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Volume 15, Number 28 -- July 17, 2006

Freescale Claims Breakthrough in MRAM Memory

Published: July 17, 2006

by Timothy Prickett Morgan

Freescale Semiconductor, the chip manufacturing company that was spun out of Motorola, announced last week that it has commercialized a new memory technology called Magnetoresistive Random Access Memory, or MRAM, that looks as if it will shake up the computer business.

Magnetoresistive, or MR, technologies were first commercialized in the disk heads of IBM disk drives created by the Rochester, Minnesota, laboratories--back when Big Blue used to create its own memory and disk storage technologies. Motorola is the first company to commercialize the use of MR technologies in memory chips. MRAM is a non volatile memory technology, like flash memory, which means it does not need electricity to keep its 1s and 0s in order and therefore store information, as Dynamic RAM, or DRAM, does. But MRAM is also designed to have something akin to the speed of static RAM, or SRAM, and uses magnetic fields to flip bits, which means that anything in memory stays in memory, even if the power is turned off. This makes MRAM something of a dream, if you are a systems designer.

Of course, DRAM has speed as well as capacity. The most popular DDR2 Synchronous DRAM comes in 64 Mbit chip capacities and modules that have 1 GB or 2 GB of total capacity; cycle times on this memory range from 3.75 nanoseconds to 5 nanoseconds. Motorola's first MRAM chip is quite a bit skinnier and a lot slower, being a 4 Mbit device that has a 35 nanosecond read and write cycle time; it costs about $25 a pop. Part of the problem with the speed of this Freescale MRAM is that is was made with a comparatively ancient 180 nanometer chip technology at Freescale. IBM has demonstrated MRAM with cycle times as low as 2 nanoseconds using more modern processes. Flash memory has its limits because it takes microseconds, not nanoseconds, to move data from the cells on the flash memory to the read/write buffer, although once the data is there, it can move at speeds approaching Motorola's current MRAM.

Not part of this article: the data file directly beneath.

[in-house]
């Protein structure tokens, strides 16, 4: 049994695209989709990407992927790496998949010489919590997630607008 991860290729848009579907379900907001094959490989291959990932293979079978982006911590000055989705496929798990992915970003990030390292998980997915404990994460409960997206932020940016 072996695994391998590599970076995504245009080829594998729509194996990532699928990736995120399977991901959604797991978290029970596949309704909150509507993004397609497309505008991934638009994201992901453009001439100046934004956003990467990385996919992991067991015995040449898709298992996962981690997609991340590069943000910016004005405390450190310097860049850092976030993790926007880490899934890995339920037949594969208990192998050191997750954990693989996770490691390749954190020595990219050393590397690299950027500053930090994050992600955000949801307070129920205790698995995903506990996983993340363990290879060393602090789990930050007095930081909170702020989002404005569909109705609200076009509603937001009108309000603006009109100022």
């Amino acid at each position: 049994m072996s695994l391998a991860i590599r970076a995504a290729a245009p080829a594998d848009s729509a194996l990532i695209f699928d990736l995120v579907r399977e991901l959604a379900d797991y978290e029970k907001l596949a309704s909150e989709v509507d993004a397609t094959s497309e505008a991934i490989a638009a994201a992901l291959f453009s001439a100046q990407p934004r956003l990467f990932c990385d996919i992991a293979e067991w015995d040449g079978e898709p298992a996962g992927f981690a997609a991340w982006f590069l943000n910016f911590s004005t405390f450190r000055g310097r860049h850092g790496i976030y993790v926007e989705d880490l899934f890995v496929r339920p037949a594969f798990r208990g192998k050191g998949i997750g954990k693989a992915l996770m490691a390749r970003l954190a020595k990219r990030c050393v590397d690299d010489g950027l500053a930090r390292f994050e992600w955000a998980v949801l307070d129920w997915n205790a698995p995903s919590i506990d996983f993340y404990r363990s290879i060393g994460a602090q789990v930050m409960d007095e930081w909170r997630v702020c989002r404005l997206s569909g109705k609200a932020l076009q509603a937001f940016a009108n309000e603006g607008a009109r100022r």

It would be interesting to see memory makers really push MRAM technologies to the limits and for server makers to stop messing around so much with chip speeds and get MRAM devices, which can compete on price with DRAM and offer many of the benefits of flash memory without the drawbacks. At the very least, MRAM is perfect for replacing the battery-backed SRAM units that sit as front-ends to main memory and disk controllers on a lot of servers.



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Editor: Timothy Prickett Morgan
Contributing Editors: Dan Burger, Joe Hertvik, Shannon O'Donnell,
Mary Lou Roberts, Victor Rozek, Kevin Vandever, Hesh Wiener, Alex Woodie
Publisher and Advertising Director: Jenny Thomas
Advertising Sales Representative: Kim Reed
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